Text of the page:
On April 21st, Google went gaga for Nessie, the fabled beast said to swim the waters of Loch Ness in the Scottish Highlands.
The featured animation on the search engine giant’s front page depicted the monster’s iconic humps and long neck as they emerged from the water, making play of the infamous ‘toy submarine with a plesiosaur neck attached’ that constituted the most famous photo ever said to depict the beast. Beneath the “monster”, Google’s artists include two goblinesque extraterrestrials, piloting the bizarre submersible.
That aforementioned “Surgeon’s Photograph” was first published, of course, in the Daily Mail on April 21 1934. Four decades later, it was revealed to be a hoax; but this did little to prevent monster hunters from promoting it at, perhaps, among the best evidence for the existence of what might be a living dinosaur in the Loch.
Google’s celebration of the famous photo’s anniversary also coincides with the company’s own announcement that they plan to weigh in on the controversial search for the beast. Despite being an animal long thought to be purely the stuff of local legend and, perhaps, fodder for tourism to the otherwise quiet region, Google plans to employ its Street View cameras to assist in the ongoing survey of Loch Ness.
As for whether they may find anything, The Telegraph reports that one picture has already turned up recently, which may soon have Nessie hunters buzzing.
When an image revealing a suspicious-looking object was pointed out to a Google spokesperson, they claimed ignorance on the matter. “We were surprised by this sighting too,” they told The Telegraph.
The photograph may not be the best evidence for the creature’s existence, and in truth, very little in the way of “good” evidence has ever been offered. A number of films have been made over the years which purport to show an animate object traveling through parts of the Loch; among the most compelling was a film made by monster hunter Tim Dinsdale in 1960, as seen below:
Dinsdale was by no means the only individual to take the matter seriously enough to devote years of research to the matter. Marine Biologist Adrian Shine with the Loch Ness Center has also devoted decades to researching the mystery, and while gravitating toward skepticism on the matter, nonetheless cited a 2007 film made by 55-year-old lab technician Gordon Holmes as being among the best footage he had ever reviewed. The Holmes footage can be seen throughout the news segment featured below:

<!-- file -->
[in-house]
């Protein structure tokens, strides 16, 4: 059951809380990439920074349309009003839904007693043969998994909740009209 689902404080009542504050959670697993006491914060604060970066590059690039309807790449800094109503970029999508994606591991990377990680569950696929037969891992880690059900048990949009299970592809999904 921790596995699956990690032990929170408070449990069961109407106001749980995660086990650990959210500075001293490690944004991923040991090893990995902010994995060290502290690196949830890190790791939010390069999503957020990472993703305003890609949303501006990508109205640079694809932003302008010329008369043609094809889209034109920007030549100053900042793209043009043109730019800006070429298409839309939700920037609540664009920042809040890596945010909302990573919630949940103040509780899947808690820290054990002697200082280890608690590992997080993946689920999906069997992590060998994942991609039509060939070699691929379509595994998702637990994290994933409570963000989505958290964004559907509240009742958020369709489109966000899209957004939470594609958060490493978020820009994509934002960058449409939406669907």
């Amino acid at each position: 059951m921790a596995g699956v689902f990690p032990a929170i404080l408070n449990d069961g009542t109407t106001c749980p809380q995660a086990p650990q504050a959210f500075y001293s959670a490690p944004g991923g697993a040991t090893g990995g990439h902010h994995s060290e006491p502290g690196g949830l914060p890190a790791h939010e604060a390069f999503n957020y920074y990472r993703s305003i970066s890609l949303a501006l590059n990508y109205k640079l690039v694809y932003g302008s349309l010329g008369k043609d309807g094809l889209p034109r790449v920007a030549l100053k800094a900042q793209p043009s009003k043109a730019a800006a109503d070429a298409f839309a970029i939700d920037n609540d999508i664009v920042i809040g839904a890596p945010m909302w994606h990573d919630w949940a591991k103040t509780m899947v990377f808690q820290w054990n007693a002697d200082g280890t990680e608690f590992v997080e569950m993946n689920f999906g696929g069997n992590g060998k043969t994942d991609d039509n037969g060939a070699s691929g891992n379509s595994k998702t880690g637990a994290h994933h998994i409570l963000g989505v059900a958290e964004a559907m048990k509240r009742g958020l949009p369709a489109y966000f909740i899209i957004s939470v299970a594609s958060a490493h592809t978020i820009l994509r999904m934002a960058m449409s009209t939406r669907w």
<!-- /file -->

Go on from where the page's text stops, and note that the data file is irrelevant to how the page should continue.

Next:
“It has the appearance of an animal of some sort in Loch Ness,” Shine notes. “The issue, of course, is how big is it, and what is it. And I’m afraid that is going to have to await some further assessment. There are a number of creatures in Loch Ness that can give rise to wakes, and they would include otter, seals, and water birds.”
In the past, some widely respected academicians have also weighed in on the matter, which, in once infamous case, cost him his notable position at a museum, resulting in a heated legal battle. A newly released file, kept from public viewing for five decades, reveals the full extent of the controversy surrounding the dismissal of Dr Denys Tucker who, in 1959, had been a chief scientist at the Natural History Museum who publicly declared he had solved the Nessie mystery, believing the creature to be a living dinosaur.
The Independent reported last week that the recent recovery of the papers sheds new light on the sordid affair:
The file, obtained by The Independent under the Freedom of Information Act, shows that senior officials were deeply concerned at Dr Tucker’s High Court claim for wrongful dismissal and worried that if he won “HMG will never again be able to fire a civil servant, except possibly for sedition or larceny”…. Dr Tucker declared in the mainstream and scientific press that he had witnessed what he believed to be an “unnamed animal” on a visit to Loch Ness. In his opinion, the creature could only be an Elasmosaurus – a sub-species of the long-necked plesiosaurs that swam the oceans 80 million years ago.
Tucker passed away just five years ago while residing in France, and until his death “continued to believe he had been the victim of a conspiracy to push him from office.”
Tucker would only be one among the multitudes who, over the years, would claim to see a mystery beast swimming the waters of Loch Ness. As to what the animal, if it exists, might actually be, scientists have offered theories that range from Roy P. Mackal’s idea of “long-necked seals,” to survivors from the days of the dinosaurs.
More mundane solutions include the notion that large sturgeon swimming within the Loch might be mistaken for being more exotic-looking reptilian creatures.
Despite eyewitness testimony collected for close to a century, and numerous films that show living creatures swimming through the waters of the Loch, no evidence has been offered that conclusively points to any new species that may exist in the Loch. But old stories such as these, it is said, tend to die hard. Whether or not a mystery beast exists in Loch Ness, the search for answers will undoubtedly continue.